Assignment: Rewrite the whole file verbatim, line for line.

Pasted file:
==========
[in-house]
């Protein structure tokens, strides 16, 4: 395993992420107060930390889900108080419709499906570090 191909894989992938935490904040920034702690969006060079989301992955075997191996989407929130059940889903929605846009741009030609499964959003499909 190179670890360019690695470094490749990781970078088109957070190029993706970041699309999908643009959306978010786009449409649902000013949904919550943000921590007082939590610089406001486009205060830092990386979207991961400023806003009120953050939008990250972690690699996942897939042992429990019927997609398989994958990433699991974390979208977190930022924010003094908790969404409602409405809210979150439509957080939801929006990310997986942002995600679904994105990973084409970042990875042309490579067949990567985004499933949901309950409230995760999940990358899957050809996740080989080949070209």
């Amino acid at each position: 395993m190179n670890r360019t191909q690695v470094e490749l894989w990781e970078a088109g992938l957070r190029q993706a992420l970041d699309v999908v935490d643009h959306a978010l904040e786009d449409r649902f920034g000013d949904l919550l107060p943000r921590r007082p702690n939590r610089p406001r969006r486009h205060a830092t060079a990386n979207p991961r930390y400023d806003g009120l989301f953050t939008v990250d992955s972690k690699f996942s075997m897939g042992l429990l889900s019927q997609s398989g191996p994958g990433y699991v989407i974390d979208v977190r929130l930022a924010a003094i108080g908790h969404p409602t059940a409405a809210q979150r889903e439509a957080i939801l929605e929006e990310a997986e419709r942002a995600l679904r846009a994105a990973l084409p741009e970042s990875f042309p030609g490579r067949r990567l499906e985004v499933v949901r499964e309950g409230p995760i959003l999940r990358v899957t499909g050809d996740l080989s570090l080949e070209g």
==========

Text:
[in-house]
């Protein structure tokens, strides 16, 4: 395993992420107060930390889900108080419709499906570090 191909894989992938935490904040920034702690969006060079989301992955075997191996989407929130059940889903929605846009741009030609499964959003499909 190179670890360019690695470094490749990781970078088109957070190029993706970041699309999908643009959306978010786009449409649902000013949904919550943000921590007082939590610089406001486009205060830092990386979207991961400023806003009120953050939008990250972690690699996942897939042992429990019927997609398989994958990433699991974390979208977190930022924010003094908790969404409602409405809210979150439509957080939801929006990310997986942002995600679904994105990973084409970042990875042309490579067949990567985004499933949901309950409230995760999940990358899957050809996740080989080949070209």
């Amino acid at each position: 395993m190179n670890r360019t191909q690695v470094e490749l894989w990781e970078a088109g992938l957070r190029q993706a992420l970041d699309v999908v935490d643009h959306a978010l904040e786009d449409r649902f920034g000013d949904l919550l107060p943000r921590r007082p702690n939590r610089p406001r969006r486009h205060a830092t060079a990386n979207p991961r930390y400023d806003g009120l989301f953050t939008v990250d992955s972690k690699f996942s075997m897939g042992l429990l889900s019927q997609s398989g191996p994958g990433y699991v989407i974390d979208v977190r929130l930022a924010a003094i108080g908790h969404p409602t059940a409405a809210q979150r889903e439509a957080i939801l929605e929006e990310a997986e419709r942002a995600l679904r846009a994105a990973l084409p741009e970042s990875f042309p030609g490579r067949r990567l499906e985004v499933v949901r499964e309950g409230p995760i959003l999940r990358v899957t499909g050809d996740l080989s570090l080949e070209g």